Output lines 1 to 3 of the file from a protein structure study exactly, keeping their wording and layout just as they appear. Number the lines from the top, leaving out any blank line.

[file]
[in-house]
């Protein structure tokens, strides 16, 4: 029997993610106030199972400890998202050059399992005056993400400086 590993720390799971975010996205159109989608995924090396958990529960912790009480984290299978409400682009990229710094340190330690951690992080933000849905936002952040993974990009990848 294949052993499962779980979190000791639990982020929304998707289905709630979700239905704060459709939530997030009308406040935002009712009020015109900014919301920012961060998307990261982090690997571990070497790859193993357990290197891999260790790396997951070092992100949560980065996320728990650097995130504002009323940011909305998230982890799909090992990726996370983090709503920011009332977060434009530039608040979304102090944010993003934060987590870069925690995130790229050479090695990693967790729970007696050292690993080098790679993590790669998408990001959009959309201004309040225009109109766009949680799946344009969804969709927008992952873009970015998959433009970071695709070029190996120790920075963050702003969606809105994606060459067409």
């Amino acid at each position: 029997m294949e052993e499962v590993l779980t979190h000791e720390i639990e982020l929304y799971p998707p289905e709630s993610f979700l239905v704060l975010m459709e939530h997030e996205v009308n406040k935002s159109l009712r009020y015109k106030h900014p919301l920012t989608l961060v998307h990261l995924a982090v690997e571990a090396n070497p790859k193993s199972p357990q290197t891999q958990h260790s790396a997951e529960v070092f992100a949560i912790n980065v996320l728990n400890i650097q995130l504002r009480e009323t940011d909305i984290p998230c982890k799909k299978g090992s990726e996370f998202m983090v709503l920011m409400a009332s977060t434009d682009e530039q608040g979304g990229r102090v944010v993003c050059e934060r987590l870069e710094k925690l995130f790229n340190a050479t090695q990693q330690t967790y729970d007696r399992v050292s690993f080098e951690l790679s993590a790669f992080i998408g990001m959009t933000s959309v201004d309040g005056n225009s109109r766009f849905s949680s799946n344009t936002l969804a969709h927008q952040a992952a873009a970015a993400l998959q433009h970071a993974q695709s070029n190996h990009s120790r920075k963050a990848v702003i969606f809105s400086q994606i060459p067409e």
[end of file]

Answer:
[in-house]
């Protein structure tokens, strides 16, 4: 029997993610106030199972400890998202050059399992005056993400400086 590993720390799971975010996205159109989608995924090396958990529960912790009480984290299978409400682009990229710094340190330690951690992080933000849905936002952040993974990009990848 294949052993499962779980979190000791639990982020929304998707289905709630979700239905704060459709939530997030009308406040935002009712009020015109900014919301920012961060998307990261982090690997571990070497790859193993357990290197891999260790790396997951070092992100949560980065996320728990650097995130504002009323940011909305998230982890799909090992990726996370983090709503920011009332977060434009530039608040979304102090944010993003934060987590870069925690995130790229050479090695990693967790729970007696050292690993080098790679993590790669998408990001959009959309201004309040225009109109766009949680799946344009969804969709927008992952873009970015998959433009970071695709070029190996120790920075963050702003969606809105994606060459067409």
């Amino acid at each position: 029997m294949e052993e499962v590993l779980t979190h000791e720390i639990e982020l929304y799971p998707p289905e709630s993610f979700l239905v704060l975010m459709e939530h997030e996205v009308n406040k935002s159109l009712r009020y015109k106030h900014p919301l920012t989608l961060v998307h990261l995924a982090v690997e571990a090396n070497p790859k193993s199972p357990q290197t891999q958990h260790s790396a997951e529960v070092f992100a949560i912790n980065v996320l728990n400890i650097q995130l504002r009480e009323t940011d909305i984290p998230c982890k799909k299978g090992s990726e996370f998202m983090v709503l920011m409400a009332s977060t434009d682009e530039q608040g979304g990229r102090v944010v993003c050059e934060r987590l870069e710094k925690l995130f790229n340190a050479t090695q990693q330690t967790y729970d007696r399992v050292s690993f080098e951690l790679s993590a790669f992080i998408g990001m959009t933000s959309v201004d309040g005056n225009s109109r766009f849905s949680s799946n344009t936002l969804a969709h927008q952040a992952a873009a970015a993400l998959q433009h970071a993974q695709s070029n190996h990009s120790r920075k963050a990848v702003i969606f809105s400086q994606i060459p067409e």